Wednesday, September 21, 2011

Working from home to save climate?

Last week, the first National Distance Work Day took place in Finland, resulting in 50 000 kg save in CO2 emissions. Furthermore, over 10 000 participants saved 8 200 hours of travelling time. More time to spend with their families and doing whatever they enjoy and keeps them energetic at work! Besides being seen as giving more freedom to the employees and thus increasing motivation to work, distance work also saves time, money and is helping to achieve climate goals.

From the point of view of slowing down climate change, the biggest benefit of working from home is the reduced need to travel. For most people, travelling to work is the main source of their transport-related greenhouse gas emissions.

Some 15 % of Finnish labour force is weekly working from home with the help of information technology, but the amount could well be bigger. For many workplaces, more flexibility in where and when the work is done would not affect the results. In Finland, some 1.6 million commutes are made by car every day, resulting in congestion peaks in the morning and afternoon.

This week we're celebrating the annual European Mobility Week. The campaign aims at familiarizing citizens with the use of public transport, cycling, walking and encouraging cities to promote these sustainable modes of transport. Besides fighting atmospheric pollution and noise, it's also a question of improving the quality of urban life.

Many cities in most of the Baltic Sea Region countries are campaigning for sustainable urban mobility. See on the European Mobility Week website what is happening in your home town!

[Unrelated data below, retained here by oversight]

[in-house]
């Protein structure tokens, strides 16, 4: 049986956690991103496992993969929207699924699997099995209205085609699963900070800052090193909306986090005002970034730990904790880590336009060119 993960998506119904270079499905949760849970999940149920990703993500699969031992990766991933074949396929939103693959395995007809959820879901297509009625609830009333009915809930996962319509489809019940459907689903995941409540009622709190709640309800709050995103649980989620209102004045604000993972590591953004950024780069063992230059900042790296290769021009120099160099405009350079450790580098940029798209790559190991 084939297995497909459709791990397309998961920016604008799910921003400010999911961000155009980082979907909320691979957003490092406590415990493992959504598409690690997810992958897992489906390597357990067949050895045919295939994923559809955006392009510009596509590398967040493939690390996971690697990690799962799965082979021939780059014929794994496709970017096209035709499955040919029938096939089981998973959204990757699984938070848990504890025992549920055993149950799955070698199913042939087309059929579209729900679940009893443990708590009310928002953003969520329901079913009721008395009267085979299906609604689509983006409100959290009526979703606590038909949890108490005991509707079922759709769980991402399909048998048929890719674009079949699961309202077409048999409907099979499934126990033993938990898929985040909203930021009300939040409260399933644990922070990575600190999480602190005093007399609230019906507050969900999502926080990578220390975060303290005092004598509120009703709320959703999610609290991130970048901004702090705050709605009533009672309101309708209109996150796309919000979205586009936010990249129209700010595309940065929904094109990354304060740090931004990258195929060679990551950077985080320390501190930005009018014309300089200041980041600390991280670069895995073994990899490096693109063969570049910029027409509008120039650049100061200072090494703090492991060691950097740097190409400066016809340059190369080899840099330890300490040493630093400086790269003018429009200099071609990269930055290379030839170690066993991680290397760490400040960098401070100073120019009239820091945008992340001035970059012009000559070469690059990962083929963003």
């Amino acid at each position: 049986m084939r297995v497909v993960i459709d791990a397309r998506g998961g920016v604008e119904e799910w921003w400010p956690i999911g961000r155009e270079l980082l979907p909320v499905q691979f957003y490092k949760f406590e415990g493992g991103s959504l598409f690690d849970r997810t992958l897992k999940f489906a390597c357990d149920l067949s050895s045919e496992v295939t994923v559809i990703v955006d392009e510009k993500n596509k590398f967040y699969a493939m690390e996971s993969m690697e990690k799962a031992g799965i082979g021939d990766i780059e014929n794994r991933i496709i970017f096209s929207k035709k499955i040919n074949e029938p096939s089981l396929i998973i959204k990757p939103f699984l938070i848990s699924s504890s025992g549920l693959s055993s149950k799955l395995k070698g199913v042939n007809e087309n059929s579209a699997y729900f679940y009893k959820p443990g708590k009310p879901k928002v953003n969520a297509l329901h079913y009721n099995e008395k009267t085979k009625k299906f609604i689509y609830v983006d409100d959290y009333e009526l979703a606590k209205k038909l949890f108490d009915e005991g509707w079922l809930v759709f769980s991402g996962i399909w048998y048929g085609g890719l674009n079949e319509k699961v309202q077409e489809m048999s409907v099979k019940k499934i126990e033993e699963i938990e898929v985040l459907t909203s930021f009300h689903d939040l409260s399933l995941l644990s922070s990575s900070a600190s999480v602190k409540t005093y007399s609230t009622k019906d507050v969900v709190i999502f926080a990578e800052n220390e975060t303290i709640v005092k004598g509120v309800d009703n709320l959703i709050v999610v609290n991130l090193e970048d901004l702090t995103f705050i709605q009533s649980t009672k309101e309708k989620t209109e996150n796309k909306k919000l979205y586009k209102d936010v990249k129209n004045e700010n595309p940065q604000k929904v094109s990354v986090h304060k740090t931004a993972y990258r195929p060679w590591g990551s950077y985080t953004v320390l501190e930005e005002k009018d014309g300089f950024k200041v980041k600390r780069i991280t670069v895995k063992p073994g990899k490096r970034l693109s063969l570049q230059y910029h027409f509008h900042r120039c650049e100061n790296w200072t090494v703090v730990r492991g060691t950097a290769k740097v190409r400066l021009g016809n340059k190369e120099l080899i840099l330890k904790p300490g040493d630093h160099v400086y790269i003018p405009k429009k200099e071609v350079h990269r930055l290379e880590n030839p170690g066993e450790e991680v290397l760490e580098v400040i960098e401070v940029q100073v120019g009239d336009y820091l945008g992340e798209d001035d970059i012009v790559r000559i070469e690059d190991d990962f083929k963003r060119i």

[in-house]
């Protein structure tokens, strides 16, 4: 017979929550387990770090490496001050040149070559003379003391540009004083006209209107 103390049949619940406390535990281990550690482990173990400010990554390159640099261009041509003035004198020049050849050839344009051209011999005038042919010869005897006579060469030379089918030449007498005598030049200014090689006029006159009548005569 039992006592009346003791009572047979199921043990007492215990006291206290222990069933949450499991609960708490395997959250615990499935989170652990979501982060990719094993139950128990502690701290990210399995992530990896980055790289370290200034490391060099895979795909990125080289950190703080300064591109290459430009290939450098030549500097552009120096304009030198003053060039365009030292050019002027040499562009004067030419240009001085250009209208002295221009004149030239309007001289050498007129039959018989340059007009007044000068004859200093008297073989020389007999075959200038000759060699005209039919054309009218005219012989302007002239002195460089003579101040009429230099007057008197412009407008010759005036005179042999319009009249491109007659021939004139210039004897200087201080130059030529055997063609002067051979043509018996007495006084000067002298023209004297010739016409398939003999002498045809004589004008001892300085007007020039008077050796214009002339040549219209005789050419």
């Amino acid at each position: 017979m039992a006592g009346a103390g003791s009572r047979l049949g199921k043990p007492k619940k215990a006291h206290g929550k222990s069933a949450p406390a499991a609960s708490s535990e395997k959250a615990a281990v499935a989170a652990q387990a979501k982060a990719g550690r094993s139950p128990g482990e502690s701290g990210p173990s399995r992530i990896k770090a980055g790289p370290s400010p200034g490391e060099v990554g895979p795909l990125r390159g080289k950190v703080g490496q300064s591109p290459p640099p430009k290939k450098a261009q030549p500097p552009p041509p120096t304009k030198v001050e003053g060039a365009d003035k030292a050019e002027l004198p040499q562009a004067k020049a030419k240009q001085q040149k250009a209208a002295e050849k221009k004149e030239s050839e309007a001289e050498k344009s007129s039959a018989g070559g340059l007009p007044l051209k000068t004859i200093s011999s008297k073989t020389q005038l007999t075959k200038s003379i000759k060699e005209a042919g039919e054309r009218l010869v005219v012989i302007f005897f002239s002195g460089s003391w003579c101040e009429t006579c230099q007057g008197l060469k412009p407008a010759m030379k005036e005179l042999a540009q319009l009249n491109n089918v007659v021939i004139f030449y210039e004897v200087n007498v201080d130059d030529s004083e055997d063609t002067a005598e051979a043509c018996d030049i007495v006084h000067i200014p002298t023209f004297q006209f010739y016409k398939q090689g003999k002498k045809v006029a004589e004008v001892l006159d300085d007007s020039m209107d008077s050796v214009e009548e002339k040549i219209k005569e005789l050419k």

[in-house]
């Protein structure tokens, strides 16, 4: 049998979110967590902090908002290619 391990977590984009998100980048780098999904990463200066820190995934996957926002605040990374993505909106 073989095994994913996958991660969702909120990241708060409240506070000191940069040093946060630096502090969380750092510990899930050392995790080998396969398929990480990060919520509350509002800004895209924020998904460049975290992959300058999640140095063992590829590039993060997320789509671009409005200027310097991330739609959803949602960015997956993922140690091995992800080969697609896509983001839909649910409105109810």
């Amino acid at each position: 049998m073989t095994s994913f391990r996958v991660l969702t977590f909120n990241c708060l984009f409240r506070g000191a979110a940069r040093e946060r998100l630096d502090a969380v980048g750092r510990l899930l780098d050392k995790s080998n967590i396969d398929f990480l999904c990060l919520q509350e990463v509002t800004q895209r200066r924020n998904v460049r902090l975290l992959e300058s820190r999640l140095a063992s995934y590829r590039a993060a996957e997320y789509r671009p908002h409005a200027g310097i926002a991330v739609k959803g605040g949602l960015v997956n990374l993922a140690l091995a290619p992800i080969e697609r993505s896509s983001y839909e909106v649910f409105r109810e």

Picture: Valonia. Campaigning in Turku on the national distance work day - No need to worry about the dress code when you're working from home!

Kirsi-Marja Lonkila
This post was also published in the CHAMP project blog.

Thursday, September 08, 2011

How could children participate in regional planning?

Urban planning has been traditionally considered as a concern of architects, engineers and other experts working in the field of urban development. However in recent years there has been a growing recognition of the benefits of citizens’ participation in planning processes and contribution to the development of their own living environment. In some countries in the Baltic Sea region the participation and inhabitants’ possibility to influence plans concerning them is a statutory part the planning process whereas in some countries these processes are just about to begin.

The knowledge gathered from the citizens can be considered as experiential and subjective. The reason why citizens are not always allowed or encouraged to participate in planning may be that the experiential knowledge is not valued at the same degree as the expert knowledge. The soft values participation is presenting are too often overshadowed by economic thinking guiding the decision making and planning processes. Soft values in planning shouldn’t be ignored even during the times of economic insecurity as people who thrive on and feel well in their living environment are the ones who make the municipalities and regions vital and more competitive.

Children in Örebro using GIS maps